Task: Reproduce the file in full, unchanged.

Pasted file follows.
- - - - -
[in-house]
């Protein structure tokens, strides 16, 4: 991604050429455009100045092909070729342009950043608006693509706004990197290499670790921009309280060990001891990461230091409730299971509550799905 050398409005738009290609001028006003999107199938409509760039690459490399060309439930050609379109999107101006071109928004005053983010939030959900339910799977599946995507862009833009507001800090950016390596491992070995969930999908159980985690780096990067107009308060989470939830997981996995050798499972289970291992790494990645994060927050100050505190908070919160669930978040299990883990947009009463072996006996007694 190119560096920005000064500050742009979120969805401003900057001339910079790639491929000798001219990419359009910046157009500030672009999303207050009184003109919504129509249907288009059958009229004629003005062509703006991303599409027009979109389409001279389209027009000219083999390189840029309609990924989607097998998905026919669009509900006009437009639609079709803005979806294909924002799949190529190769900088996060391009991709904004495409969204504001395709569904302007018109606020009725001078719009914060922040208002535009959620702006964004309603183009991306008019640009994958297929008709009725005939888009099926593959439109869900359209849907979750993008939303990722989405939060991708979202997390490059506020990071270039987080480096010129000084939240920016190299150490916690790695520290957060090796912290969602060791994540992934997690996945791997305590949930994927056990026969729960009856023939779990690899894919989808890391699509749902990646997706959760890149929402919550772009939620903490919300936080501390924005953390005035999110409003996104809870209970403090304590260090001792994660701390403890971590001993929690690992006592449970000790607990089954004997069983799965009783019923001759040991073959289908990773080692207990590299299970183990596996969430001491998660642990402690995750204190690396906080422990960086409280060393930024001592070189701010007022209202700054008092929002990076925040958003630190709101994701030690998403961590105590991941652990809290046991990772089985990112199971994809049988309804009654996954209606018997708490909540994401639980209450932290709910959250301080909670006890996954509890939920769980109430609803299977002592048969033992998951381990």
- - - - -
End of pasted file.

[in-house]
């Protein structure tokens, strides 16, 4: 991604050429455009100045092909070729342009950043608006693509706004990197290499670790921009309280060990001891990461230091409730299971509550799905 050398409005738009290609001028006003999107199938409509760039690459490399060309439930050609379109999107101006071109928004005053983010939030959900339910799977599946995507862009833009507001800090950016390596491992070995969930999908159980985690780096990067107009308060989470939830997981996995050798499972289970291992790494990645994060927050100050505190908070919160669930978040299990883990947009009463072996006996007694 190119560096920005000064500050742009979120969805401003900057001339910079790639491929000798001219990419359009910046157009500030672009999303207050009184003109919504129509249907288009059958009229004629003005062509703006991303599409027009979109389409001279389209027009000219083999390189840029309609990924989607097998998905026919669009509900006009437009639609079709803005979806294909924002799949190529190769900088996060391009991709904004495409969204504001395709569904302007018109606020009725001078719009914060922040208002535009959620702006964004309603183009991306008019640009994958297929008709009725005939888009099926593959439109869900359209849907979750993008939303990722989405939060991708979202997390490059506020990071270039987080480096010129000084939240920016190299150490916690790695520290957060090796912290969602060791994540992934997690996945791997305590949930994927056990026969729960009856023939779990690899894919989808890391699509749902990646997706959760890149929402919550772009939620903490919300936080501390924005953390005035999110409003996104809870209970403090304590260090001792994660701390403890971590001993929690690992006592449970000790607990089954004997069983799965009783019923001759040991073959289908990773080692207990590299299970183990596996969430001491998660642990402690995750204190690396906080422990960086409280060393930024001592070189701010007022209202700054008092929002990076925040958003630190709101994701030690998403961590105590991941652990809290046991990772089985990112199971994809049988309804009654996954209606018997708490909540994401639980209450932290709910959250301080909670006890996954509890939920769980109430609803299977002592048969033992998951381990």